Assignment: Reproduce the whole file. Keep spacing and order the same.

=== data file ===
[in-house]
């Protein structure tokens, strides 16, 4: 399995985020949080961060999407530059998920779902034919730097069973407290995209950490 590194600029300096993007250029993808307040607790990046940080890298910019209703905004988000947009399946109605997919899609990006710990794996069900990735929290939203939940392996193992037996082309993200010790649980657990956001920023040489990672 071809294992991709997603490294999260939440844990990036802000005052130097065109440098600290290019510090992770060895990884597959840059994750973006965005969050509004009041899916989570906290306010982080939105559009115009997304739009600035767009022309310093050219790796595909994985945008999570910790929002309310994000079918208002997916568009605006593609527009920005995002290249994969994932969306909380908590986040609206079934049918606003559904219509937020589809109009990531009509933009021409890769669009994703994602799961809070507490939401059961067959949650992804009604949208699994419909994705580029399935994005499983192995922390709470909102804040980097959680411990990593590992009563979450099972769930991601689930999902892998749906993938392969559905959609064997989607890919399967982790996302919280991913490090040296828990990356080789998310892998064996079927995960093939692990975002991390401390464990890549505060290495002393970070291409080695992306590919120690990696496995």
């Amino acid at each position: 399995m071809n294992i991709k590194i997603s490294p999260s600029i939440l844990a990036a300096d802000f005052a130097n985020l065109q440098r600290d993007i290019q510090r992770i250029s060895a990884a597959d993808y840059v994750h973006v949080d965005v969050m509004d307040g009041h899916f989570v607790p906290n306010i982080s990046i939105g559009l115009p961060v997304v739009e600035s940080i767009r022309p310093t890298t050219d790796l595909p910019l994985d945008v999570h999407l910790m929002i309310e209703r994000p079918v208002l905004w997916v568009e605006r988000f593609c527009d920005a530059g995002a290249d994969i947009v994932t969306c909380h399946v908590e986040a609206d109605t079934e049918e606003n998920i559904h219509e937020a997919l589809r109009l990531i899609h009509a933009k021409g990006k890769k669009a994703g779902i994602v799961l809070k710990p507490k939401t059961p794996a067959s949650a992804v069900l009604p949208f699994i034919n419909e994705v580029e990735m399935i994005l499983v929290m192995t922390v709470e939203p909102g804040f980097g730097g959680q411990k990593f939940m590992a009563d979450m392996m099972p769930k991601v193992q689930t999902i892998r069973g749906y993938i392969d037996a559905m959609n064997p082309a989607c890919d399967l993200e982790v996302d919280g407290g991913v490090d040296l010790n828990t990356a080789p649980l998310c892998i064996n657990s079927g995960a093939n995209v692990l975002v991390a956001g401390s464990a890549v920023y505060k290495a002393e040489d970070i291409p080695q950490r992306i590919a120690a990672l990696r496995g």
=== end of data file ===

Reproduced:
[in-house]
């Protein structure tokens, strides 16, 4: 399995985020949080961060999407530059998920779902034919730097069973407290995209950490 590194600029300096993007250029993808307040607790990046940080890298910019209703905004988000947009399946109605997919899609990006710990794996069900990735929290939203939940392996193992037996082309993200010790649980657990956001920023040489990672 071809294992991709997603490294999260939440844990990036802000005052130097065109440098600290290019510090992770060895990884597959840059994750973006965005969050509004009041899916989570906290306010982080939105559009115009997304739009600035767009022309310093050219790796595909994985945008999570910790929002309310994000079918208002997916568009605006593609527009920005995002290249994969994932969306909380908590986040609206079934049918606003559904219509937020589809109009990531009509933009021409890769669009994703994602799961809070507490939401059961067959949650992804009604949208699994419909994705580029399935994005499983192995922390709470909102804040980097959680411990990593590992009563979450099972769930991601689930999902892998749906993938392969559905959609064997989607890919399967982790996302919280991913490090040296828990990356080789998310892998064996079927995960093939692990975002991390401390464990890549505060290495002393970070291409080695992306590919120690990696496995």
């Amino acid at each position: 399995m071809n294992i991709k590194i997603s490294p999260s600029i939440l844990a990036a300096d802000f005052a130097n985020l065109q440098r600290d993007i290019q510090r992770i250029s060895a990884a597959d993808y840059v994750h973006v949080d965005v969050m509004d307040g009041h899916f989570v607790p906290n306010i982080s990046i939105g559009l115009p961060v997304v739009e600035s940080i767009r022309p310093t890298t050219d790796l595909p910019l994985d945008v999570h999407l910790m929002i309310e209703r994000p079918v208002l905004w997916v568009e605006r988000f593609c527009d920005a530059g995002a290249d994969i947009v994932t969306c909380h399946v908590e986040a609206d109605t079934e049918e606003n998920i559904h219509e937020a997919l589809r109009l990531i899609h009509a933009k021409g990006k890769k669009a994703g779902i994602v799961l809070k710990p507490k939401t059961p794996a067959s949650a992804v069900l009604p949208f699994i034919n419909e994705v580029e990735m399935i994005l499983v929290m192995t922390v709470e939203p909102g804040f980097g730097g959680q411990k990593f939940m590992a009563d979450m392996m099972p769930k991601v193992q689930t999902i892998r069973g749906y993938i392969d037996a559905m959609n064997p082309a989607c890919d399967l993200e982790v996302d919280g407290g991913v490090d040296l010790n828990t990356a080789p649980l998310c892998i064996n657990s079927g995960a093939n995209v692990l975002v991390a956001g401390s464990a890549v920023y505060k290495a002393e040489d970070i291409p080695q950490r992306i590919a120690a990672l990696r496995g």